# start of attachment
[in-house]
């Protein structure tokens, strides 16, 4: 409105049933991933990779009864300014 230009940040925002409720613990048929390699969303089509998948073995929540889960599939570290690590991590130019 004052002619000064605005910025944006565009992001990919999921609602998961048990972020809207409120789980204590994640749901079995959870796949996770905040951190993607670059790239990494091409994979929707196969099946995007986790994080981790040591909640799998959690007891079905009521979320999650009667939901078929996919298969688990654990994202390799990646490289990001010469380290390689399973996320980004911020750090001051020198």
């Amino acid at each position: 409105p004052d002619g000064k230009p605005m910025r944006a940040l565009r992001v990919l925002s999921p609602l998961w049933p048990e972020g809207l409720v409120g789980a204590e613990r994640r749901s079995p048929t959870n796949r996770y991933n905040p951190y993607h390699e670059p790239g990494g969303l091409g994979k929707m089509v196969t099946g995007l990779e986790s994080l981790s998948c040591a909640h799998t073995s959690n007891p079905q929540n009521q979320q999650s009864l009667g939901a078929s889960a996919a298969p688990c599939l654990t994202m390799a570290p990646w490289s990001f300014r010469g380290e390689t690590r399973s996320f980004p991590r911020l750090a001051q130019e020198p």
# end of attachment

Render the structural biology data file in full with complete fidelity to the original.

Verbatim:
[in-house]
């Protein structure tokens, strides 16, 4: 409105049933991933990779009864300014 230009940040925002409720613990048929390699969303089509998948073995929540889960599939570290690590991590130019 004052002619000064605005910025944006565009992001990919999921609602998961048990972020809207409120789980204590994640749901079995959870796949996770905040951190993607670059790239990494091409994979929707196969099946995007986790994080981790040591909640799998959690007891079905009521979320999650009667939901078929996919298969688990654990994202390799990646490289990001010469380290390689399973996320980004911020750090001051020198």
């Amino acid at each position: 409105p004052d002619g000064k230009p605005m910025r944006a940040l565009r992001v990919l925002s999921p609602l998961w049933p048990e972020g809207l409720v409120g789980a204590e613990r994640r749901s079995p048929t959870n796949r996770y991933n905040p951190y993607h390699e670059p790239g990494g969303l091409g994979k929707m089509v196969t099946g995007l990779e986790s994080l981790s998948c040591a909640h799998t073995s959690n007891p079905q929540n009521q979320q999650s009864l009667g939901a078929s889960a996919a298969p688990c599939l654990t994202m390799a570290p990646w490289s990001f300014r010469g380290e390689t690590r399973s996320f980004p991590r911020l750090a001051q130019e020198p």